"He has five tools, and he plays hard like Mike Trout."

Well then.

Trout has long been considered the best baseball player on the planet, someone who's putting up hall of Fame numbers on an annual basis to the extent that folks wonder if he's the best to ever play.

Should Robert come anywhere close to that, White Sox fans will be quite pleased.

Certainly the praise is not entirely unwarranted, with Robert boasting a full toolbox of baseball skills. He's fresh off a 2019 campaign that saw him set the minor leagues on fire: a .328/.376/.624 slash line to go along with 32 home runs, 92 RBIs, 108 runs scored, 31 doubles and 36 stolen bases. Along the way he sent highlight after highlight back to his adoring public on the South Side, clips of him blasting balls into the Charlotte sky, making eye-popping catches and using his blazing speed to great effect.

The defensive skill ought to be especially intriguing to Jimenez, who's going to play next to Robert in the White Sox outfield. But while Jimenez's defensive improvement will continue to be a big focus in 2020, so will Robert's range in center field. Jimenez has a plan, though, if Robert tries to steal away any of his fly balls.

"I’m going to draw a line," Jimenez said with a smile. "If he goes over the line, I’m going to punch him. It’s going to be like that this year."

It was just the minor leagues, of course, but those descriptions aren't terribly dissimilar from the ones frequently assigned to Trout out in Anaheim.

You likely won't hear Rick Hahn or Rick Renteria comparing Robert to the best player in the game, not wanting to put too much pressure on the 22-year-old. Jimenez knows as well as anyone how difficult the transition to the majors can be, even for the most talented athletes in the world. He set the minors ablaze in 2018, only to experience growing pains as opposing pitchers attacked him like a proven veteran.

So seeing something similar from Robert would not be surprising.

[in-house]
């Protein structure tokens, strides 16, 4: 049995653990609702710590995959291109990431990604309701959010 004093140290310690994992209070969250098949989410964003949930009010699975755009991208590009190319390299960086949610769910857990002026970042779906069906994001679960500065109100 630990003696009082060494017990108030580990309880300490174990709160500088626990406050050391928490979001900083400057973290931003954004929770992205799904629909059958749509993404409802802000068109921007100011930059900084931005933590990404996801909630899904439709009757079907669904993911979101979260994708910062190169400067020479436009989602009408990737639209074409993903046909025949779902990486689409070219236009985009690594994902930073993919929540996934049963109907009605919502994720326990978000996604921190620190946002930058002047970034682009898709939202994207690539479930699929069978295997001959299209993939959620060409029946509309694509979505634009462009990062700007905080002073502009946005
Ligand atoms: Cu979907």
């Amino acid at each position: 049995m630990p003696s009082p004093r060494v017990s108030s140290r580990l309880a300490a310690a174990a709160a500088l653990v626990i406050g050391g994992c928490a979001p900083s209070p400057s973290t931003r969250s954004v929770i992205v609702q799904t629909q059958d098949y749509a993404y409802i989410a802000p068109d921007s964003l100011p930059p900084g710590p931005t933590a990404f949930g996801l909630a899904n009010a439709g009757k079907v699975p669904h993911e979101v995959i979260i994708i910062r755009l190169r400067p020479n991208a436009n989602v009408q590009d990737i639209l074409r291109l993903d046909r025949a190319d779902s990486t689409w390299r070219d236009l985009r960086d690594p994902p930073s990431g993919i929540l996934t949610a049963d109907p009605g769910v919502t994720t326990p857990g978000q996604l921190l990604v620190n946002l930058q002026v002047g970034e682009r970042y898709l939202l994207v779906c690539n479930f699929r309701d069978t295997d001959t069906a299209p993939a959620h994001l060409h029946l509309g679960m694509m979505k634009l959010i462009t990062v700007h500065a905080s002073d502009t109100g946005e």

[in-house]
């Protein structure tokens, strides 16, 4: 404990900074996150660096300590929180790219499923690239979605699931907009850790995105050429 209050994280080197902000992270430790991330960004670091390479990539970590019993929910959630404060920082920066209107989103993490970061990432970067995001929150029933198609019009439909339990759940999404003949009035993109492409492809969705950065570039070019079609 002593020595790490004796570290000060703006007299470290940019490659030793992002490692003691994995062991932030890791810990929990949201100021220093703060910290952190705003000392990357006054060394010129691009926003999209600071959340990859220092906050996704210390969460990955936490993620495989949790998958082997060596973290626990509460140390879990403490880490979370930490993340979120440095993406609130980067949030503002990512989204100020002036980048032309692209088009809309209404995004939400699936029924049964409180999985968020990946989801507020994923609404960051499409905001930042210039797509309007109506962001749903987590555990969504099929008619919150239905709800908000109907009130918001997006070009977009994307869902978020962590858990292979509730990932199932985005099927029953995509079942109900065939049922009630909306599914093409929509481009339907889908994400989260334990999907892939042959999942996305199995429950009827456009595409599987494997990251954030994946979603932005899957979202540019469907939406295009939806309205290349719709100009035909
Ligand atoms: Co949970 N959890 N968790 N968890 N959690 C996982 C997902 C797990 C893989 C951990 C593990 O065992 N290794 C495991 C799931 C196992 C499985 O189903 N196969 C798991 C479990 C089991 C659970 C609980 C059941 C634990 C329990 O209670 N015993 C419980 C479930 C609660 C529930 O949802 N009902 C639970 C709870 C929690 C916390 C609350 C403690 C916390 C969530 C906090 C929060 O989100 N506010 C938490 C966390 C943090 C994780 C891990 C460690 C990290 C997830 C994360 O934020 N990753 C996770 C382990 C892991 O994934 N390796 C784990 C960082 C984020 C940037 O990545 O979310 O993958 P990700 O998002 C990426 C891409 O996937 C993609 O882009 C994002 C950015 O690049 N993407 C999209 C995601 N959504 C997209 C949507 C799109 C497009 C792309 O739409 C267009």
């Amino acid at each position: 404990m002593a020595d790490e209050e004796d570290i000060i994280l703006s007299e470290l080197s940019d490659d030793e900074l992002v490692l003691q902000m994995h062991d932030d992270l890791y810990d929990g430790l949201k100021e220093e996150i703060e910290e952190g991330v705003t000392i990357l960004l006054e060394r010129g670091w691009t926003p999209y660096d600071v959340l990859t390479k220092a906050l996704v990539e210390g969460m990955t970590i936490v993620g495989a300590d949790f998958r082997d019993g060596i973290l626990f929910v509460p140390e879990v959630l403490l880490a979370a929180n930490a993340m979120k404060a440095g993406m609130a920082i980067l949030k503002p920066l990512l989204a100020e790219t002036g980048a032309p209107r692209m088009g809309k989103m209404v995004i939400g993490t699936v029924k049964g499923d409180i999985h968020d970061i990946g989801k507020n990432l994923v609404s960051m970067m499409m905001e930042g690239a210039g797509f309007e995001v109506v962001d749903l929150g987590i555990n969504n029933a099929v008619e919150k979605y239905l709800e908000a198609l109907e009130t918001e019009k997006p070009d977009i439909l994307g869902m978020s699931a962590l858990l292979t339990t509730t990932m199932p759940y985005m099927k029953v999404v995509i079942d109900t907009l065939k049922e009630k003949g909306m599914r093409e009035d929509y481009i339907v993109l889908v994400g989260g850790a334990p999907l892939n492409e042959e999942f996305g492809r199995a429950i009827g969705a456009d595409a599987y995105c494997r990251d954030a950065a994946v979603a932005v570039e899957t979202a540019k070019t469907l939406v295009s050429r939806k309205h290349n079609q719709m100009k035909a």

"Last year, I was a little bit anxious," Jimenez said, "and I know he’s going to be, too.

"The first year of your contract, you play on Opening Day, it’s going to be a little bit tough for him, too. It’s not going to be (tough) just for him, it’s for anybody who makes the Opening Day roster. It’s a little bit tough because it’s different pitching, it’s different stuff and the pitchers are a lot better at this level.

"He’s going to need someone. But he’s got (Jose) Abreu, he’s got (Yoan) Moncada and he’s got me. So he’s going to be good."

One of the biggest differences between Jimenez's ascent to the major leagues and Robert's is that Robert is joining a White Sox team with playoff expectations. Between the young core that broke out in such a big way last season and all the newcomers Hahn's front office brought in this winter, the White Sox look ready to vault into contention mode. Robert's arrival is a factor in those expectations, too, so while it might seem like the spotlight can be lured away by other players, Jimenez said it will be tough for Robert to adjust to the big leagues in relative obscurity.

"When you have five tools," he said, "everybody’s going to have their eyes on you."

Well put.

If he truly is the next Trout, then he'll never lose that spotlight. Though playing alongside the next Ruth and the next Ryan, a couple fellow future Hall of Famers, ought to help.

That might sound a little crazy, as Jimenez well knows. But he's sticking to that comp.

"You will see."

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Dallas Keuchel apologizes and details Astros' sign-stealing controversy

Dallas Keuchel apologizes and details Astros' sign-stealing controversy

Dallas Keuchel met with media ahead of this weekend's SoxFest, and was asked about the recent sign-stealing scandal that's dominated the offseason. 

Keuchel was drafted by Houston in the 7th round of the 2009 Draft, and spent the first seven seasons of his career there. While with the Astros, Keuchel was one of the best pitchers in baseball, posting a 3.72 FIP and a 12.2% K-BB ratio during his time there. 

He was also apart of the 2017 team that now faces intense scrutiny for their use of technology in stealing signs during the World Series. While players have not faced punishment yet for the scandal, Houston GM Jeff Luhnow and manager A.J. Hinch were both suspended for a year without pay by MLB and then subsequently fired by the Astros. 

Keuchel signed a 3-year, $55 million contract with the White Sox back in late December.